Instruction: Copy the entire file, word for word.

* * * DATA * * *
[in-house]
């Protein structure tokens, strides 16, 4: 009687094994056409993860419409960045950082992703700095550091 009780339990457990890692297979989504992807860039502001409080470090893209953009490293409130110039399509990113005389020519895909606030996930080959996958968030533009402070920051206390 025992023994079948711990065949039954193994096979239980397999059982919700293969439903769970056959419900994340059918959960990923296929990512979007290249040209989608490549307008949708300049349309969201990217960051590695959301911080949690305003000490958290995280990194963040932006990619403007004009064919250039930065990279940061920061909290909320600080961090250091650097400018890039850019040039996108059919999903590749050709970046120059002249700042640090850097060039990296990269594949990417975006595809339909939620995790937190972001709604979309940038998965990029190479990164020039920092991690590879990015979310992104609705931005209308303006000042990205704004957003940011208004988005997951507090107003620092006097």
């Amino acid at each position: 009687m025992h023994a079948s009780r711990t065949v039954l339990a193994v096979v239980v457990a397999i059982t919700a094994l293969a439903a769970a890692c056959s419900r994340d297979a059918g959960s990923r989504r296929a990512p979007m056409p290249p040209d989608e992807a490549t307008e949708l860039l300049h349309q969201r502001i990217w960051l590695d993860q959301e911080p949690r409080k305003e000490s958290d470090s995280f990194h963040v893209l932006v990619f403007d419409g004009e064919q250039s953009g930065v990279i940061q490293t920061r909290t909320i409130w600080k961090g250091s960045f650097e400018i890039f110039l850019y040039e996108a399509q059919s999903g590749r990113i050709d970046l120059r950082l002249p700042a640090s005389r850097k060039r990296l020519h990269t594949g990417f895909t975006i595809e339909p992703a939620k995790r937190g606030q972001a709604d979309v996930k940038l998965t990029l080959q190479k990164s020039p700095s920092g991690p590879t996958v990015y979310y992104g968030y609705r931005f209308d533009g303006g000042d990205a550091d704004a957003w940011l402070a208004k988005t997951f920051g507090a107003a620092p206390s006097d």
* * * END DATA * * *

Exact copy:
[in-house]
């Protein structure tokens, strides 16, 4: 009687094994056409993860419409960045950082992703700095550091 009780339990457990890692297979989504992807860039502001409080470090893209953009490293409130110039399509990113005389020519895909606030996930080959996958968030533009402070920051206390 025992023994079948711990065949039954193994096979239980397999059982919700293969439903769970056959419900994340059918959960990923296929990512979007290249040209989608490549307008949708300049349309969201990217960051590695959301911080949690305003000490958290995280990194963040932006990619403007004009064919250039930065990279940061920061909290909320600080961090250091650097400018890039850019040039996108059919999903590749050709970046120059002249700042640090850097060039990296990269594949990417975006595809339909939620995790937190972001709604979309940038998965990029190479990164020039920092991690590879990015979310992104609705931005209308303006000042990205704004957003940011208004988005997951507090107003620092006097």
């Amino acid at each position: 009687m025992h023994a079948s009780r711990t065949v039954l339990a193994v096979v239980v457990a397999i059982t919700a094994l293969a439903a769970a890692c056959s419900r994340d297979a059918g959960s990923r989504r296929a990512p979007m056409p290249p040209d989608e992807a490549t307008e949708l860039l300049h349309q969201r502001i990217w960051l590695d993860q959301e911080p949690r409080k305003e000490s958290d470090s995280f990194h963040v893209l932006v990619f403007d419409g004009e064919q250039s953009g930065v990279i940061q490293t920061r909290t909320i409130w600080k961090g250091s960045f650097e400018i890039f110039l850019y040039e996108a399509q059919s999903g590749r990113i050709d970046l120059r950082l002249p700042a640090s005389r850097k060039r990296l020519h990269t594949g990417f895909t975006i595809e339909p992703a939620k995790r937190g606030q972001a709604d979309v996930k940038l998965t990029l080959q190479k990164s020039p700095s920092g991690p590879t996958v990015y979310y992104g968030y609705r931005f209308d533009g303006g000042d990205a550091d704004a957003w940011l402070a208004k988005t997951f920051g507090a107003a620092p206390s006097d």